Trailhead and Parking

The Lakes Trail begins at the Wolverton Trailhead, which is located near the Lodgepole Visitor Center in Sequoia National Park. Here’s what you need to know about accessing the trailhead and parking for your Lakes Trail adventure.


Parking at the Wolverton Trailhead can be limited, especially during the peak summer season. It is recommended to arrive early in the day to secure a parking spot. If the parking lot is full, park at the nearby Lodgepole Visitor Center or the designated overflow parking area and take the free shuttle bus to the trailhead. The shuttle service operates from mid-June to early September.


When parking, make sure to display your valid park entrance pass on your vehicle’s dashboard. This pass allows you to park in the designated parking areas without incurring any additional fees. If you plan on leaving your vehicle overnight, inform the park rangers at the visitor center or obtain a backcountry parking permit.


It’s important to note that parking restrictions and availability may vary depending on the season and current park conditions. It is always a good idea to check the park website or contact the visitor center for the most up-to-date information on parking and trailhead access.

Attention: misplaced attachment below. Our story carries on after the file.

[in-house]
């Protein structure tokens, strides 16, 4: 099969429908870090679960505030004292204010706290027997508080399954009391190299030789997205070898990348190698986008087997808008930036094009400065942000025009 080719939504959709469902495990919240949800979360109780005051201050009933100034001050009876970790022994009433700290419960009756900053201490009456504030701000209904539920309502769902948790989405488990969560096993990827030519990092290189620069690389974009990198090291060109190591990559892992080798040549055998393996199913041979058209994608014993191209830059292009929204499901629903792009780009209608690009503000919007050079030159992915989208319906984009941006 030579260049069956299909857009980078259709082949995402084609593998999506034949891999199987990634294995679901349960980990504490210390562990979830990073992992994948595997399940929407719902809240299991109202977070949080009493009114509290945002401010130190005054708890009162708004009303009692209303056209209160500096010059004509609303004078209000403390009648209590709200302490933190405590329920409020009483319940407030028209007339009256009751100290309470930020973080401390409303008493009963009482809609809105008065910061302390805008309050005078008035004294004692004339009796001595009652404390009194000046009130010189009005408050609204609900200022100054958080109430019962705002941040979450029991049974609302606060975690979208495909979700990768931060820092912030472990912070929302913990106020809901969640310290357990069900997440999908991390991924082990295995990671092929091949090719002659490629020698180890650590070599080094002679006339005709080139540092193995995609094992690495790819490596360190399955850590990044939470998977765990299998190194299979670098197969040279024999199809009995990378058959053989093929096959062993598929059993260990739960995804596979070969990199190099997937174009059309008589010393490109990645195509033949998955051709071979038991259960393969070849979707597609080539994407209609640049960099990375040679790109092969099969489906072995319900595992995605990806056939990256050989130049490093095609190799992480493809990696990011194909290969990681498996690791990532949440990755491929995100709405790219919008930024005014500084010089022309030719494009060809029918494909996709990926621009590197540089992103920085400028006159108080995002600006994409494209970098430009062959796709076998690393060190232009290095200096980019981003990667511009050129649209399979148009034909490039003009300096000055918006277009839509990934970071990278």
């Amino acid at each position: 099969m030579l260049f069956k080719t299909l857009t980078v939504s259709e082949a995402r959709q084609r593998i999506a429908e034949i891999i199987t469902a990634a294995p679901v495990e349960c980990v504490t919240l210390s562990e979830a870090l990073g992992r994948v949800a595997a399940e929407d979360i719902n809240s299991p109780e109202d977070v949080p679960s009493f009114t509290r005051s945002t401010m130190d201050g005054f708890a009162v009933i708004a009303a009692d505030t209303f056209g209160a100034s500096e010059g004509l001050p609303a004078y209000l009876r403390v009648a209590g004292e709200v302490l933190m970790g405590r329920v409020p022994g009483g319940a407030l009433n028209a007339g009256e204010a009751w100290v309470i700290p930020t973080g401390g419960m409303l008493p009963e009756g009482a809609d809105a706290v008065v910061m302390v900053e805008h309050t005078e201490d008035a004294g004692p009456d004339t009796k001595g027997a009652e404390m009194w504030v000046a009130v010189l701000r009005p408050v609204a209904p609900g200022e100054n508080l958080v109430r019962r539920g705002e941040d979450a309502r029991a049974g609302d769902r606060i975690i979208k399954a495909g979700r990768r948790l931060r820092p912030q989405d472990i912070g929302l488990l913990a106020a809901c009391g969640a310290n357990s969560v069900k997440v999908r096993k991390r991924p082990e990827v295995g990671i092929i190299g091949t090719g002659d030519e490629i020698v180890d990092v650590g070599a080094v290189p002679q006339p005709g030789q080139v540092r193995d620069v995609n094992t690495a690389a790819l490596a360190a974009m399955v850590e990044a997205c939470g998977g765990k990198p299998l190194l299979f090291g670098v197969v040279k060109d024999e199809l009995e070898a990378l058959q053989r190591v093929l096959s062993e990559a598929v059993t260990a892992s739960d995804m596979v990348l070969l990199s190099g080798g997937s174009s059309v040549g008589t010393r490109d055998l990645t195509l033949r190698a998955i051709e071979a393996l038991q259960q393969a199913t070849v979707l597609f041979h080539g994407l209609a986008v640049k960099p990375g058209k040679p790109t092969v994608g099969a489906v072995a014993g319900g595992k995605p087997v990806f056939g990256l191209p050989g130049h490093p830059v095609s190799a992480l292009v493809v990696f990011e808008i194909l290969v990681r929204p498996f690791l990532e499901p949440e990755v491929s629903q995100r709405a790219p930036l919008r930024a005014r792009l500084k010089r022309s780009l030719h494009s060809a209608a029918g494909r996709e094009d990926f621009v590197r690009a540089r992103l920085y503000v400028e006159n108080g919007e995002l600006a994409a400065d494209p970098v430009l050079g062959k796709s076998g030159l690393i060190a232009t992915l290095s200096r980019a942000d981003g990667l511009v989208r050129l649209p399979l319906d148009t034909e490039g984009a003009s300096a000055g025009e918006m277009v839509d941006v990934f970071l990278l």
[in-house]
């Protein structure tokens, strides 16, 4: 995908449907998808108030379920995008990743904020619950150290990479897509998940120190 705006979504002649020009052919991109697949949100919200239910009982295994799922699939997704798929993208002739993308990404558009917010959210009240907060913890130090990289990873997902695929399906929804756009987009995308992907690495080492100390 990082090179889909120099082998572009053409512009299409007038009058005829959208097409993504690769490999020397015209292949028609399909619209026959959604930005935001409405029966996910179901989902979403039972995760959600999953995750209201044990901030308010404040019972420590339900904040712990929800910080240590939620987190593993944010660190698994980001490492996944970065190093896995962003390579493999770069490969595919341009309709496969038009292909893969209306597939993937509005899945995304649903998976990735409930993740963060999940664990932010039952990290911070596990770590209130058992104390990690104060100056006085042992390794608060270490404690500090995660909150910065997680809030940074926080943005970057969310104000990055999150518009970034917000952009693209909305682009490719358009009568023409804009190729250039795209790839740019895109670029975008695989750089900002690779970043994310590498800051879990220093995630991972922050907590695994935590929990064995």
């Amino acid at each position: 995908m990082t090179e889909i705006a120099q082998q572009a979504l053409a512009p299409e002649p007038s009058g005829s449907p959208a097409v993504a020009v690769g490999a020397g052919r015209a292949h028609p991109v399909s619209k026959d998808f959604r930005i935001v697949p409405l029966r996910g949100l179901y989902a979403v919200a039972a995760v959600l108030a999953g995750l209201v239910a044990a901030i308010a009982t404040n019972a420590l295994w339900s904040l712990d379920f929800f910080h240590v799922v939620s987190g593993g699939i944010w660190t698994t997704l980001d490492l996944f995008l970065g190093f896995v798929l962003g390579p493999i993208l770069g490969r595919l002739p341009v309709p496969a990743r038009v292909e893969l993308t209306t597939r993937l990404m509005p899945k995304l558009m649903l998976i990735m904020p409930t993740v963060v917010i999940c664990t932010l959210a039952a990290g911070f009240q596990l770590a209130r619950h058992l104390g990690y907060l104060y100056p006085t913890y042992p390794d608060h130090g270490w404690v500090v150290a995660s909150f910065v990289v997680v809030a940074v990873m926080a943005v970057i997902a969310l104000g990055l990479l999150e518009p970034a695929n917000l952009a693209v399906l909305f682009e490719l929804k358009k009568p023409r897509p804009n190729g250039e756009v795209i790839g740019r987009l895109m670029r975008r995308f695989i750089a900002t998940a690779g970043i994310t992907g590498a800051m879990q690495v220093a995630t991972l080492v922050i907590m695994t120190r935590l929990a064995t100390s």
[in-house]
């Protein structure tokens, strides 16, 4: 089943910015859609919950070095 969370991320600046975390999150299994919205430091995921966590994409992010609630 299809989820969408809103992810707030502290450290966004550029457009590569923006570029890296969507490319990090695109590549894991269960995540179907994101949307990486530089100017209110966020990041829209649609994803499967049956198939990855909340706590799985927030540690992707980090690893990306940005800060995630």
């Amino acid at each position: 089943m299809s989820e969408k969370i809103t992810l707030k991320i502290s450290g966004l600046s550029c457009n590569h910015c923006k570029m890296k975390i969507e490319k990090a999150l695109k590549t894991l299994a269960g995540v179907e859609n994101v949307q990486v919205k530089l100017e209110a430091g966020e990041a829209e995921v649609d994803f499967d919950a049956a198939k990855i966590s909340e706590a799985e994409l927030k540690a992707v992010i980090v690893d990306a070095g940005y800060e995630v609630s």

When starting your hike at the Wolverton Trailhead, be sure to read and follow any posted signage or instructions. The trailhead is well-marked and offers restroom facilities, as well as a map and information board. Take a moment to review the trail map and familiarize yourself with the route and distances to the different lakes along the trail.


If you are planning a multi-day hike and need to leave your vehicle overnight, make sure to remove any valuable items from your car and ensure it is securely locked. The park authorities do their best to ensure the safety of the parking areas, but it’s always a good practice to take precautions.


Remember to pack all necessary supplies, including water, snacks, and any required gear before starting your hike. Keep in mind that the trailhead is located at an elevation of approximately 7,200 feet, so take the necessary precautions to prevent altitude sickness, such as acclimating and staying hydrated.